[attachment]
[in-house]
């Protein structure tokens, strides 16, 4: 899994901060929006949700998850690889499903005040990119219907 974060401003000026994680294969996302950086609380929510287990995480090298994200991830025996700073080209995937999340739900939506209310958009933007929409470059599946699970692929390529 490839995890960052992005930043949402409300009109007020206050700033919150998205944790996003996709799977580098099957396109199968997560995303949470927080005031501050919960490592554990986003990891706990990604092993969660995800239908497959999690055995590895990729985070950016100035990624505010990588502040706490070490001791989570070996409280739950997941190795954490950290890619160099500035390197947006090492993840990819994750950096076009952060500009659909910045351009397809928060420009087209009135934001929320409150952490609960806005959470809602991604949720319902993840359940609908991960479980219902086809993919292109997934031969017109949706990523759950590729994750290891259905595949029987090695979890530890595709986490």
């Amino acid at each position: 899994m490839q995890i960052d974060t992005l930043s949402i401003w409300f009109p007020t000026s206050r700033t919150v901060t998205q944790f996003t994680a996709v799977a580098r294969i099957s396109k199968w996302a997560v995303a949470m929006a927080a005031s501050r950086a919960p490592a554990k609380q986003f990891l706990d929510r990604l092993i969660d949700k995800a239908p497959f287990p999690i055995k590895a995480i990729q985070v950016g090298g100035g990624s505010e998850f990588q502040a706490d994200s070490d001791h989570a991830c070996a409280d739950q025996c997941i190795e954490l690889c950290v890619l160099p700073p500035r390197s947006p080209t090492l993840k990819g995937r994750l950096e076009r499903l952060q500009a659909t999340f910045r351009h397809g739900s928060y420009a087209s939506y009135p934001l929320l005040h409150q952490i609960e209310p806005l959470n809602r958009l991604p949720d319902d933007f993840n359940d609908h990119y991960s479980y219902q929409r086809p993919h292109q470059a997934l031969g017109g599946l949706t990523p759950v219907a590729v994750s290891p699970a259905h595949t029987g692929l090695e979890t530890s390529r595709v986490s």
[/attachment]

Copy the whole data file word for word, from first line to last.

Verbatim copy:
[in-house]
């Protein structure tokens, strides 16, 4: 899994901060929006949700998850690889499903005040990119219907 974060401003000026994680294969996302950086609380929510287990995480090298994200991830025996700073080209995937999340739900939506209310958009933007929409470059599946699970692929390529 490839995890960052992005930043949402409300009109007020206050700033919150998205944790996003996709799977580098099957396109199968997560995303949470927080005031501050919960490592554990986003990891706990990604092993969660995800239908497959999690055995590895990729985070950016100035990624505010990588502040706490070490001791989570070996409280739950997941190795954490950290890619160099500035390197947006090492993840990819994750950096076009952060500009659909910045351009397809928060420009087209009135934001929320409150952490609960806005959470809602991604949720319902993840359940609908991960479980219902086809993919292109997934031969017109949706990523759950590729994750290891259905595949029987090695979890530890595709986490």
């Amino acid at each position: 899994m490839q995890i960052d974060t992005l930043s949402i401003w409300f009109p007020t000026s206050r700033t919150v901060t998205q944790f996003t994680a996709v799977a580098r294969i099957s396109k199968w996302a997560v995303a949470m929006a927080a005031s501050r950086a919960p490592a554990k609380q986003f990891l706990d929510r990604l092993i969660d949700k995800a239908p497959f287990p999690i055995k590895a995480i990729q985070v950016g090298g100035g990624s505010e998850f990588q502040a706490d994200s070490d001791h989570a991830c070996a409280d739950q025996c997941i190795e954490l690889c950290v890619l160099p700073p500035r390197s947006p080209t090492l993840k990819g995937r994750l950096e076009r499903l952060q500009a659909t999340f910045r351009h397809g739900s928060y420009a087209s939506y009135p934001l929320l005040h409150q952490i609960e209310p806005l959470n809602r958009l991604p949720d319902d933007f993840n359940d609908h990119y991960s479980y219902q929409r086809p993919h292109q470059a997934l031969g017109g599946l949706t990523p759950v219907a590729v994750s290891p699970a259905h595949t029987g692929l090695e979890t530890s390529r595709v986490s």